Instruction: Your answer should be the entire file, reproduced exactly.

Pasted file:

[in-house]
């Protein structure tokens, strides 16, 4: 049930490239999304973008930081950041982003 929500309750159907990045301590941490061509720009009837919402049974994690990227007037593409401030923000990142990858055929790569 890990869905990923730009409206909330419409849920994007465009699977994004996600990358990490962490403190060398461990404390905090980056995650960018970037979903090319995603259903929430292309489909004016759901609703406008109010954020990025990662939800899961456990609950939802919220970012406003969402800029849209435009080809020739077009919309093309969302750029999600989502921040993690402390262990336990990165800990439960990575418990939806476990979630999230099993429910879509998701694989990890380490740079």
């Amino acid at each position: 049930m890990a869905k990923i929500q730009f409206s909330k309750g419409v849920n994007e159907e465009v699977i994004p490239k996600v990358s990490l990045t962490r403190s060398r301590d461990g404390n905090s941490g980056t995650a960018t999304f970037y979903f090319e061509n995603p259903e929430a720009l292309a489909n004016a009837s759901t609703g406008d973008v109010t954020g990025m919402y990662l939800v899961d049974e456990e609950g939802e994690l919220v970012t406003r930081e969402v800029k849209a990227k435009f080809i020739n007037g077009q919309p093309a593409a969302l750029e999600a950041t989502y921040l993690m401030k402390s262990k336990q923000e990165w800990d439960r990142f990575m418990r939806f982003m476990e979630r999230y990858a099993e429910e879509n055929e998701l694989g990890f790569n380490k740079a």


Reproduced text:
[in-house]
């Protein structure tokens, strides 16, 4: 049930490239999304973008930081950041982003 929500309750159907990045301590941490061509720009009837919402049974994690990227007037593409401030923000990142990858055929790569 890990869905990923730009409206909330419409849920994007465009699977994004996600990358990490962490403190060398461990404390905090980056995650960018970037979903090319995603259903929430292309489909004016759901609703406008109010954020990025990662939800899961456990609950939802919220970012406003969402800029849209435009080809020739077009919309093309969302750029999600989502921040993690402390262990336990990165800990439960990575418990939806476990979630999230099993429910879509998701694989990890380490740079």
């Amino acid at each position: 049930m890990a869905k990923i929500q730009f409206s909330k309750g419409v849920n994007e159907e465009v699977i994004p490239k996600v990358s990490l990045t962490r403190s060398r301590d461990g404390n905090s941490g980056t995650a960018t999304f970037y979903f090319e061509n995603p259903e929430a720009l292309a489909n004016a009837s759901t609703g406008d973008v109010t954020g990025m919402y990662l939800v899961d049974e456990e609950g939802e994690l919220v970012t406003r930081e969402v800029k849209a990227k435009f080809i020739n007037g077009q919309p093309a593409a969302l750029e999600a950041t989502y921040l993690m401030k402390s262990k336990q923000e990165w800990d439960r990142f990575m418990r939806f982003m476990e979630r999230y990858a099993e429910e879509n055929e998701l694989g990890f790569n380490k740079a």